In addition, Tesla halted production at its Chinese factory on Saturday, a day ahead of schedule. No reason was given to anticipate an originally planned break from December 25 to January 1. The Tesla factory in Shanghai, which employs 20,000 workers, last year maintained operations into the last week of December, stopping for just three days for the Chinese New Year holiday. But in addition to the drop in demand, the American group and its suppliers face significant operational challenges related to the peak of Covid-19 infections in the country. Not enough to reassure, while investors also remain concerned about the management of the company by its sulphurous boss. Elon Musk’s recent sale of $40 billion in stock to help the billionaire finance his takeover of Twitter has not gone down well with operators after the entrepreneur previously promised to stop selling shares. He reiterated it Thursday night during a live audio chat on ‘Twitter Spaces’: “I won’t sell shares until – I don’t know – probably two years, certainly not next year under any circumstances, and probably not next year.”

“It feels like confidence is gone and Tesla’s adventure is suddenly over,” said Ipek Ozkardeskaya, chief analyst at Swissquote Bank. “Investors are more eager to see how the looming recession will affect demand for Tesla cars, how competition from other EV makers will affect Tesla’s market share, and when Elon Musk will stop playing elsewhere as Tesla shakes things up.”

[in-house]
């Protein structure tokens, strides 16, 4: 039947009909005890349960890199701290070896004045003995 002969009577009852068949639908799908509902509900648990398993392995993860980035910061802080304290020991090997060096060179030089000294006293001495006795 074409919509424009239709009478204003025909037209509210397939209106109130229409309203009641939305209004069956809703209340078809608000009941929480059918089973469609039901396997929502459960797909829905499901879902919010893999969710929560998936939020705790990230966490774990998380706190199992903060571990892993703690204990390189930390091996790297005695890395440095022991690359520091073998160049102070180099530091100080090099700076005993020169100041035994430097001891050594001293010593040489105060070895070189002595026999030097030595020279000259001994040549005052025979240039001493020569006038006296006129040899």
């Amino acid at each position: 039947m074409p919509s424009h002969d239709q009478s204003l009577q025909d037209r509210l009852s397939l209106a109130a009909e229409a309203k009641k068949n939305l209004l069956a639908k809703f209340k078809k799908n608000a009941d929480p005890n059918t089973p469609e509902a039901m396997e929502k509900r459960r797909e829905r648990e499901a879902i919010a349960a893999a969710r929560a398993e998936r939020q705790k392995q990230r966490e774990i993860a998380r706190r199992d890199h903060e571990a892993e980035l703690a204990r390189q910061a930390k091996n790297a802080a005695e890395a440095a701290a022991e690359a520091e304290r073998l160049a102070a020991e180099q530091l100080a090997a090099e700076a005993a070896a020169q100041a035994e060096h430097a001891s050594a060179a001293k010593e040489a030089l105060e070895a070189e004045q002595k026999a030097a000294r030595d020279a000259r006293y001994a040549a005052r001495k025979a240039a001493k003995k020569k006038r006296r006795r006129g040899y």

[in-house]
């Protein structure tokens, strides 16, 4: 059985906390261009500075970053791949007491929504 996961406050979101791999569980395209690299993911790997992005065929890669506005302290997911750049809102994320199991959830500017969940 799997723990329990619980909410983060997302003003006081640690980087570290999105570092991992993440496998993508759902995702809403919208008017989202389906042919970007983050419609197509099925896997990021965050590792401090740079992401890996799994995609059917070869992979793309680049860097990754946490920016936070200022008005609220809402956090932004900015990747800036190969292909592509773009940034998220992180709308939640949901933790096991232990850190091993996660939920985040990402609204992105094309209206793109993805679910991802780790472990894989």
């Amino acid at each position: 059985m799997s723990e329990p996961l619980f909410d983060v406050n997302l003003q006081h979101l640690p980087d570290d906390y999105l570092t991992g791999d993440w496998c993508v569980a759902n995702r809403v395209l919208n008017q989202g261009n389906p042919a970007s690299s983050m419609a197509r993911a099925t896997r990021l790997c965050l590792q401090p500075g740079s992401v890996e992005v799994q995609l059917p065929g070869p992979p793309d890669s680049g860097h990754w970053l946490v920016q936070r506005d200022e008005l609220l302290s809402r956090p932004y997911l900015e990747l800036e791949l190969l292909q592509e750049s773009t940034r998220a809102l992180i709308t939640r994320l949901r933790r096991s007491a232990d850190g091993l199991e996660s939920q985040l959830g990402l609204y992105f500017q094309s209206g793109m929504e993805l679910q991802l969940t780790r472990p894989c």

* Southwest Airlines again yielding 1.7%, while the airline has canceled thousands of flights in an attempt to get its schedule back to “normal”. The main carrier affected by the historic storm that hit the US over the Christmas weekend, the Dallas-based carrier has canceled thousands of flights in recent days and is struggling to restore normal operations. The group, which has limited reservations for the next few days, drew the ire of the US government on Tuesday as the winter storm highlighted major dysfunctions within it.

While Southwest was responsible for nearly three-quarters of US cancellations on Monday, the US Department of Transportation said it was concerned about Southwest’s “unacceptable” rate of cancellations and delays, as well as reports of a lack of speed in customer service. As of Wednesday morning, Southwest still had cut more than 60% of its usual schedule for the day, or more than 2,500 flights, and more than 58% of its routes scheduled for Thursday, according to ‘FlightAware’ data. The company’s CEO, Bob Jordan, apologized again Tuesday night in a video posted by Southwest, saying the company cut its schedule to buy time to reposition planes and crews. The situation can get much better from Friday.

* Boeing constitutes 0.4 per cent. BOC Aviation Limited offers new 737 MAX. The lessor went to Boeing an additional order of 40 737-8. Deliveries are expected between 2027 and 2028. “We are pleased to continue to strengthen our existing relationship with Boeing with this additional order for 40 more fuel-efficient 737-8 aircraft. This additional purchase brings our total 737 MAX 8 backlog to 80 aircraft ,” said David Walton, chief operating officer of BOC Aviation. Boeing’s net order book reached 571 units at the end of November.